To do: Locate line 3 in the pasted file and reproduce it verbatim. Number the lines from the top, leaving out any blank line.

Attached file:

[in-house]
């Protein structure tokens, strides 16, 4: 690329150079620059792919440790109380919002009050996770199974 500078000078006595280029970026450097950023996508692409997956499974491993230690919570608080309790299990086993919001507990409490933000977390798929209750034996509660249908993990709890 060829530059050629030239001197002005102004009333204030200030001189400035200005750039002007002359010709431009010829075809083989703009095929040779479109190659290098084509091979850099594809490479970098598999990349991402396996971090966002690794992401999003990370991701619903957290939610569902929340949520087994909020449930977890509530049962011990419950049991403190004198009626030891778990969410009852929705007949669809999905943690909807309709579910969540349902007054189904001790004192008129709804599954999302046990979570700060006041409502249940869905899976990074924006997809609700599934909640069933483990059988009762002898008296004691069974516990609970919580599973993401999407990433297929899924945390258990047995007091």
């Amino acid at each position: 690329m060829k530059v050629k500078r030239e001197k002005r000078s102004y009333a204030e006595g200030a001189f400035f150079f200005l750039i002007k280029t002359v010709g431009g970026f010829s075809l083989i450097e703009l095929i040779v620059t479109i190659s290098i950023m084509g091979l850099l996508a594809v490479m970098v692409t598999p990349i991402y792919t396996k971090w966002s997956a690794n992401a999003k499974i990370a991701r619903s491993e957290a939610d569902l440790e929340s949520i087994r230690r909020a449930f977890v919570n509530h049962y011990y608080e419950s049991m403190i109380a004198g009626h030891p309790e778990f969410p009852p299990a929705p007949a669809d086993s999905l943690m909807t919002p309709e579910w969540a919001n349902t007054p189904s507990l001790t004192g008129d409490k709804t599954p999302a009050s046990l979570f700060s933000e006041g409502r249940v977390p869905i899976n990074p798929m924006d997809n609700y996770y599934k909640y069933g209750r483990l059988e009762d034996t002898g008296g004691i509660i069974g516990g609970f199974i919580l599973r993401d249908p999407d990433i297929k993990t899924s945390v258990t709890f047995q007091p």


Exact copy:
């Amino acid at each position: 690329m060829k530059v050629k500078r030239e001197k002005r000078s102004y009333a204030e006595g200030a001189f400035f150079f200005l750039i002007k280029t002359v010709g431009g970026f010829s075809l083989i450097e703009l095929i040779v620059t479109i190659s290098i950023m084509g091979l850099l996508a594809v490479m970098v692409t598999p990349i991402y792919t396996k971090w966002s997956a690794n992401a999003k499974i990370a991701r619903s491993e957290a939610d569902l440790e929340s949520i087994r230690r909020a449930f977890v919570n509530h049962y011990y608080e419950s049991m403190i109380a004198g009626h030891p309790e778990f969410p009852p299990a929705p007949a669809d086993s999905l943690m909807t919002p309709e579910w969540a919001n349902t007054p189904s507990l001790t004192g008129d409490k709804t599954p999302a009050s046990l979570f700060s933000e006041g409502r249940v977390p869905i899976n990074p798929m924006d997809n609700y996770y599934k909640y069933g209750r483990l059988e009762d034996t002898g008296g004691i509660i069974g516990g609970f199974i919580l599973r993401d249908p999407d990433i297929k993990t899924s945390v258990t709890f047995q007091p």